Dance review: Scottish Ballet – A Streetcar Named Desire (5 stars)

Theatrical ballet captures intensity of Tennessee Williams’ classic play

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Dance Review: Scottish Ballet – A Streetcar Named Desire

They say two heads are better than one, and in the case of this passionate re-working of Tennessee Williams, it’s most definitely true. In a rare, bold and presumably expensive move, Scottish Ballet brought in not just a choreographer to create their version of A Streetcar Named Desire but also a theatre director.

That was back in 2012, when this remarkable ballet was first born, but that wise decision continues to pay dividends. Because not only does it contain emotive choreography that depicts love, grief, aggression, sexual passion, fear and vulnerability – the characterisation is second to none.

Human frailty in all its forms – whether it’s acted out through delicacy or violence – runs throughout Williams’ 1947 play. But here, thanks to a clever narrative twist that starts the story long before the play begins, we have a real chance of understanding what makes the characters tick.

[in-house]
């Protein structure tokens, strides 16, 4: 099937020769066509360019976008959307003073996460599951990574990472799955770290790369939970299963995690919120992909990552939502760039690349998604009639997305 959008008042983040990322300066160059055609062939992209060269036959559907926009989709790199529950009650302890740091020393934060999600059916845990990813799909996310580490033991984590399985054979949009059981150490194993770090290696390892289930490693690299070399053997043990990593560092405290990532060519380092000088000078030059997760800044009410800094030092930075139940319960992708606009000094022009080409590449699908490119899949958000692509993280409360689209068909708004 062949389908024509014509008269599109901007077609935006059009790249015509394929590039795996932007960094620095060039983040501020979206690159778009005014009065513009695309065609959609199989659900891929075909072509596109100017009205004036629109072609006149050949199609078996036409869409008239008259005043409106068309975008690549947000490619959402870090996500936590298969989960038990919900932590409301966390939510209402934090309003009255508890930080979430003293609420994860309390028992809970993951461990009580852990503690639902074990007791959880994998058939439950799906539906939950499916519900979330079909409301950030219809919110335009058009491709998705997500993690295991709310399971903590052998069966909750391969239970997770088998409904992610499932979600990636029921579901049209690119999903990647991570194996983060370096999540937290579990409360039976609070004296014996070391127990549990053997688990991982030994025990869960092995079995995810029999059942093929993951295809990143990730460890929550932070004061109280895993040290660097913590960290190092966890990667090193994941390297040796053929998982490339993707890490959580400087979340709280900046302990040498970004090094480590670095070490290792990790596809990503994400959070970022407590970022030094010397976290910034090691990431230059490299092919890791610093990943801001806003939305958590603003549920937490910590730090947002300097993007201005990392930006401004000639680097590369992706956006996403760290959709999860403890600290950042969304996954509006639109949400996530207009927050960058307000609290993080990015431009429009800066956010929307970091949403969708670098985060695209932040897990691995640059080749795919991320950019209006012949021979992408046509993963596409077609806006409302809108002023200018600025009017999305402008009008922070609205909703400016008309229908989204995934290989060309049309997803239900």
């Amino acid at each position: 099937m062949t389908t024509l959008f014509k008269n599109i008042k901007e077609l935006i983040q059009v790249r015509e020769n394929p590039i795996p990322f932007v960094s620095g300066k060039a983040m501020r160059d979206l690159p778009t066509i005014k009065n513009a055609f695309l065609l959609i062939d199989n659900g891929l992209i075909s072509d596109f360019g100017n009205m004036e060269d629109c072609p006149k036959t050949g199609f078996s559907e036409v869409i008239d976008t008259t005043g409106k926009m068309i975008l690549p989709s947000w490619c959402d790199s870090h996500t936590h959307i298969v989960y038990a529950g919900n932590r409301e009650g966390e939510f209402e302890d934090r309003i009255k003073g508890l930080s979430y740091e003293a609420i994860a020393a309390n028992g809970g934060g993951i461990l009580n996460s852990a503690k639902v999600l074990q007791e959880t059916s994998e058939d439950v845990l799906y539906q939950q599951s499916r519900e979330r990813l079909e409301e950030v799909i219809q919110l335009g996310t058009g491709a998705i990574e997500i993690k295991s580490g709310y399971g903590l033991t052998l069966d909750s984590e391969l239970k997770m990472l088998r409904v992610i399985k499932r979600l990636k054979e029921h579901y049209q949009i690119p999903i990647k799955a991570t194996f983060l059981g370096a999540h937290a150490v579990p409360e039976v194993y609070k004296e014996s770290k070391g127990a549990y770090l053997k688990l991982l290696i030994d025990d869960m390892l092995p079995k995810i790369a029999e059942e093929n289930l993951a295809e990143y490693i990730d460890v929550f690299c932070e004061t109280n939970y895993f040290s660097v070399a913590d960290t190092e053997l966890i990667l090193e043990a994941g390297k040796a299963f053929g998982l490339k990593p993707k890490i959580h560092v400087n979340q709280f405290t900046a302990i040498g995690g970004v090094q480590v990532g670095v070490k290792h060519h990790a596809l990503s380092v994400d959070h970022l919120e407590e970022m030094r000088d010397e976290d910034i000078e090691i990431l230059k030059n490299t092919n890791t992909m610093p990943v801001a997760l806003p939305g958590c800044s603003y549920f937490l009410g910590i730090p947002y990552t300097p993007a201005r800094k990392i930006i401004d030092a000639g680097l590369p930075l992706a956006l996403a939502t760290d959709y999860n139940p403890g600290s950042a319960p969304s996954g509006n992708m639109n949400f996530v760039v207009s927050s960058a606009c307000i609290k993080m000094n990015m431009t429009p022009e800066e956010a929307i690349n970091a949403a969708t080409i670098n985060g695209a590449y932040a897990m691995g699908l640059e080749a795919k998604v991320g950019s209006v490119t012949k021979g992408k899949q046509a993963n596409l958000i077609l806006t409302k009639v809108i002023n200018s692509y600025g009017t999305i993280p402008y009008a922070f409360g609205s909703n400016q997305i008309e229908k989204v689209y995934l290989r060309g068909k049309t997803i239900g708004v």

A beautiful and wealthy southern belle fallen on hard times, Blanche DuBois is rendered even more tragic when we see the traumas that damaged her played out before our eyes.

However, it’s not just the narrative clarity that director, Nancy Meckler and choreographer, Annabelle Lopez Ochoa are to be applauded for. The staging here, has a strong European feel that gives this American tale a whole new flavour.

Scenes are set then scratched, simply through the use of perfectly placed beer crates. Superb lighting design takes us from the hustle and bustle of New Orleans nightlife to the heat of Stella and Stanley’s run-down apartment.

And throughout, this talented company demonstrates a boundless ability to execute Ochoa’s technically challenging choreography, and Meckler’s astute and deeply moving portrayal of characters whose desires outstrip their circumstance.

Scottish Ballet: A Streetcar Named Desire

Tennessee Williams' classic play is fused with dance from Scottish Ballet, featuring a jazzy score by Peter Salem.

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